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The meaning and origin of the expression: Wouldn't touch with a barge-pole

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Wouldn't touch with a barge-pole

Meaning

Said of something or someone so unappealing that one wouldn't want to go anywhere near.

Origin

There are various version of 'I wouldn't touch ... with a ... pole' - the most commonly used object being either a barge-pole or a ten-foot pole.

Wouldn't touch with a barge-poleBarge-poles are the long wooden poles used to push barges along. The term was first recorded in Edward Farmer's Scrap book, being a selection of poems, songs, scraps, etc., 1846:

Barge-pole - A large stick or thick bough. Also generally used for any large piece of wood.

Barges are now less common in the UK, where the word was coined, and those that remain are usually powered by engines. Recreational punting still uses poles similar to barge-poles.

The earliest reference I can find to the figurative use of 'wouldn't touch with a barge-pole' is Lady Monkswell's Diary, 1893:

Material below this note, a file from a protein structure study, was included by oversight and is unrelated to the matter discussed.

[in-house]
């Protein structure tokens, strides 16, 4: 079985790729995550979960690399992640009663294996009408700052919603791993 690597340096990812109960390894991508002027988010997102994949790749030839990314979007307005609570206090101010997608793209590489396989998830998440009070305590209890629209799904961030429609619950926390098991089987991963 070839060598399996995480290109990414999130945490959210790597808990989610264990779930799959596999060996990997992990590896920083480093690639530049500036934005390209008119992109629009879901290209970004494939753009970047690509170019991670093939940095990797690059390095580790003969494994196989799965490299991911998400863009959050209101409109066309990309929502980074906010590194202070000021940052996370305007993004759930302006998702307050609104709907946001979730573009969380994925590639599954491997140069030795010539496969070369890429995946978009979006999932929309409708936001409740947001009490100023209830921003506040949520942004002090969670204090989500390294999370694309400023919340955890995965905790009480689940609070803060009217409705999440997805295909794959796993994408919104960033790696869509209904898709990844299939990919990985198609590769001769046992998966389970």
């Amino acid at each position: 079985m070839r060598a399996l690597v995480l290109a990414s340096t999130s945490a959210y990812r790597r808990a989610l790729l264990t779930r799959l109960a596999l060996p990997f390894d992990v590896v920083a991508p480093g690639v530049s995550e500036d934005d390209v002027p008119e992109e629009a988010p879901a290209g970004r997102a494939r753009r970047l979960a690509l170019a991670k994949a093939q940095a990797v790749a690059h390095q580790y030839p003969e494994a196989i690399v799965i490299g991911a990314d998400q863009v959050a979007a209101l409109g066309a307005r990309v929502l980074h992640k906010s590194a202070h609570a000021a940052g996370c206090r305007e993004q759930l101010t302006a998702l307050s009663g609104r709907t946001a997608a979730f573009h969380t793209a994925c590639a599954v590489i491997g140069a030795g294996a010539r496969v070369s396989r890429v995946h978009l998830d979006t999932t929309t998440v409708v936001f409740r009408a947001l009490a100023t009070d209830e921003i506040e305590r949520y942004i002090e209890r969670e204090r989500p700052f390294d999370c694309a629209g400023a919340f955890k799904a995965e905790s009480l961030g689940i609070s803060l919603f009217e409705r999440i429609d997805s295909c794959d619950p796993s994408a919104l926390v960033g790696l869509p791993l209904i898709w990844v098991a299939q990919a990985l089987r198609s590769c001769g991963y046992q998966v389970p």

It will be a long while before any political party touches Home Rule again with the end of a barge pole.

The expression appears to derive from the earlier American phrase 'I wouldn't touch that with a ten-foot pole'. This is recorded in the magazine of the U.S. Masonic community, The Official Magazine of the Grand Lodge of the United States, 1843, edited by James L Ridgely:

But that mushroom aristocracy of our country... who would not condescend to touch a poor man with a ten foot pole, were their extraction traced, in nine cases out of ten they were nurtured in the squalid huts of poverty.

Ten-foot poles were, in all likelihood, barge-poles by another name.